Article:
“After nearly 30 years, a team of archaeologists will be returning once again to the site of So na Cacana on the island of Menorca, Balearic Islands, Spain, to renew investigations of a prehistoric sanctuary complex that archaeologists believe represented the remains of the Talaiotic Culture, a prehistoric culture that flourished, particularly on the islands of Majorca and Menorca, during the 1st Millennium BCE.
‘Between 1982 and 1987, archaeological excavations made by the Museum of Menorca found two sanctuaries [at So na Cacana] with taula and other buildings, probably religious, where there were only scattered remains half hidden by the vegetation’, stated the project principle investigators.
The ancient settlement remains are located about six km away from the municipality of Alaior. ”
[In October 1900, Captain Dimitrious Kondos was leading a team of sponge divers near the the island of Antikythera off the coast of Greece. They noticed a shipwreck about 180 feet below the surface and began to investigate. Amongst the artifacts that they brought up was a coral-encrusted piece of metal that later archaeologists found was some sort of gear wheel.
The rest of the artifacts, along with the shape of the boat, suggested a date around 2000 years ago, which made the find one of the most anomalous that had ever been recovered from the Greek seas. It became known as The Antikythera Mechanism.
In 2006 the journal “Nature” published a letter, and another paper about the mechanism was published in 2008, detailing the findings of Prof. Mike G. Edmunds of Cardiff University. Using high-resolution X-ray tomography to study the fragments of the anomalous Antikythera Mechanism, they found that it was in fact a bronze mechanical analog computer that could be used to calculate the astronomical positions and various cycles of the Moon – as seen from the Earth: – Ed]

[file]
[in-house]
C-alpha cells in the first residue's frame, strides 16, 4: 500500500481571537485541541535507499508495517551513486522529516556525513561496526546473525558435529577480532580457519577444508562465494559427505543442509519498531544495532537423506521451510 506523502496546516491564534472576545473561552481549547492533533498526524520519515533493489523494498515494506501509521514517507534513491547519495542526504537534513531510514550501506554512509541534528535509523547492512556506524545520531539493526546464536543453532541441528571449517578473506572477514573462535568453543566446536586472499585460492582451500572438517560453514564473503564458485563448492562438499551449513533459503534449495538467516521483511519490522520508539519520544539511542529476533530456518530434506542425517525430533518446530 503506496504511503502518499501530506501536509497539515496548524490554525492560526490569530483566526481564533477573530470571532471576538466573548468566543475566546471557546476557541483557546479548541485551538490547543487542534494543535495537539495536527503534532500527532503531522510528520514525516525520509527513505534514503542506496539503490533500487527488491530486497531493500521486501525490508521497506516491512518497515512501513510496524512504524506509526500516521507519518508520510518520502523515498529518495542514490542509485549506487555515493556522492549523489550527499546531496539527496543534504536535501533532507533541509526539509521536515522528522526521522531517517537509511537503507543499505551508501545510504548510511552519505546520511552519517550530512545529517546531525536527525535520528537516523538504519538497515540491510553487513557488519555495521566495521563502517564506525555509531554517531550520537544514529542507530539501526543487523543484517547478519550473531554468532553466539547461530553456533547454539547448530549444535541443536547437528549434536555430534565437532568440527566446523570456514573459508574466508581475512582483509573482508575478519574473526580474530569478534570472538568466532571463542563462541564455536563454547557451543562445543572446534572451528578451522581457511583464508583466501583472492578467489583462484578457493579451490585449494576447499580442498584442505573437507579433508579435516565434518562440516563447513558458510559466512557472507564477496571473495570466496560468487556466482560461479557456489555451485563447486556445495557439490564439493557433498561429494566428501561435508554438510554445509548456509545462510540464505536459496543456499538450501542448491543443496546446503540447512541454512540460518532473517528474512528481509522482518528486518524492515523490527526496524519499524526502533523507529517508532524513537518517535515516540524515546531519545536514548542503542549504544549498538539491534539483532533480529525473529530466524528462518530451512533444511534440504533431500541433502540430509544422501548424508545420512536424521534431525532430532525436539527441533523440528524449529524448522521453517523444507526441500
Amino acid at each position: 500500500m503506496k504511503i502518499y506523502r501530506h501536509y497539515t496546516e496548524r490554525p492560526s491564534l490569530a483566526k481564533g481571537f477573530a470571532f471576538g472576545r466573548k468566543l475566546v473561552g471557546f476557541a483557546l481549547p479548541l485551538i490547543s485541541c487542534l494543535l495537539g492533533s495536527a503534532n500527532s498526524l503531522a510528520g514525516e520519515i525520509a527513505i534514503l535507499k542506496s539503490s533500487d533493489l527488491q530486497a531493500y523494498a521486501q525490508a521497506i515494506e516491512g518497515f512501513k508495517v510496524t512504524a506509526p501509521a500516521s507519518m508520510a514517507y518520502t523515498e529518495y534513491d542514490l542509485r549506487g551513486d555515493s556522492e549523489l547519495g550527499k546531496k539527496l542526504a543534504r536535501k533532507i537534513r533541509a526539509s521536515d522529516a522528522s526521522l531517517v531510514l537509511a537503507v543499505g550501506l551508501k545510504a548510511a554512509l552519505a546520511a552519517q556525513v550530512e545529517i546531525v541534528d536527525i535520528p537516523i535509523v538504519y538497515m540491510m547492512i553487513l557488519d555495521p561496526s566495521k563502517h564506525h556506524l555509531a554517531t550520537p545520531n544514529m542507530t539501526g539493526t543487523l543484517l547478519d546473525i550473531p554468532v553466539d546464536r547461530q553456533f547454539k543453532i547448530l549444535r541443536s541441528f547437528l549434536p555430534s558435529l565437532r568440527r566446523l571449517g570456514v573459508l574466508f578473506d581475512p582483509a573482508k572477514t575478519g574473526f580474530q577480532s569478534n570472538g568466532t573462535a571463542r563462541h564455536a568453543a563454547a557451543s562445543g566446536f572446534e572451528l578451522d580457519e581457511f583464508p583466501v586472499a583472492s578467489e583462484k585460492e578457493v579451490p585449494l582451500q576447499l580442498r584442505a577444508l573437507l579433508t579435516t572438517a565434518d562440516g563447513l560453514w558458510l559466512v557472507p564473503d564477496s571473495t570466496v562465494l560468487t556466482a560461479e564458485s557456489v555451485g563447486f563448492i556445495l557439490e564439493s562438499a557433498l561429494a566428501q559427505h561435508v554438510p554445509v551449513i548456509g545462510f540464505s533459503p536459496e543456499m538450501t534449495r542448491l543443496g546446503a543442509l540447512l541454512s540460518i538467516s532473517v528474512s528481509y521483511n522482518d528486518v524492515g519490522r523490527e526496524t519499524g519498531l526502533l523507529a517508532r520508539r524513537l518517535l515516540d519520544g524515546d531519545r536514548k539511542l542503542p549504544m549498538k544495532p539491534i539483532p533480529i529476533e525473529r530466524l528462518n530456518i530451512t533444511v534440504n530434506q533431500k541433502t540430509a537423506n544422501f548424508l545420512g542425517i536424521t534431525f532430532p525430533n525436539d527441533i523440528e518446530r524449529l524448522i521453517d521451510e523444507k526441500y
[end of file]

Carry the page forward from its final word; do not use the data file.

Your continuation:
Part of the Antikythera Mechanism
Antikythera Mechanism Research Project
2000-year-old analog computer recreated
More Antikythera Mechanism Information & Commentary:
“Professor Alexander Thom was a foremost scientist and engineer of the last century.
Once Chair of Engineering Science at Brasenose College, Oxford, following an already distinguished career in both the academic and industrial world, during the War, he had been Principal Scientific Officer for the design of the High Speed Wind Tunnel at the Royal Aircraft Establishment, Farnborough, and had assisted Sir Barnes Wallace in the design of the famous ‘bouncing bomb’ of Dambuster’s fame.
From 1934, Thom became interested in the megalithic culture that had erected the stone circles, rows and other monuments in Neolithic and Bronze Age Britain.
He began to accurately survey these sites, and in 1967 published “Megalithic Sites in Britain” (Oxford) where he claimed the builders had been skilled surveyors and astronomers, and had used an identical and accurate unit of length to mark out their constructions throughout Britain, a length he called the Megalithic yard (2.72 feet or 0.829m).
Thom also discovered that they were using a geometry based on right-angled ‘Pythagorean’ triangles, triangles whose sides were whole numbers of this same megalithic yard, or subdivisions or multiples of it.
He also proposed that they were observing both the sun and moon using precision alignments to identified sites or natural features on a distant horizon. He even showed that they could have predicted eclipses.
The book was described by archaeologist Professor Richard Atkinson as ‘a well-constructed time-bomb dropped through the letterbox of archaeology’, and it caused a huge rumpus within the profession.
In effect Thom had demonstrated that there was a huge missing component in our understanding of the Megalithic culture, one that archaeologists had totally missed, and that our model of prehistory was flawed and hopelessly inadequate.”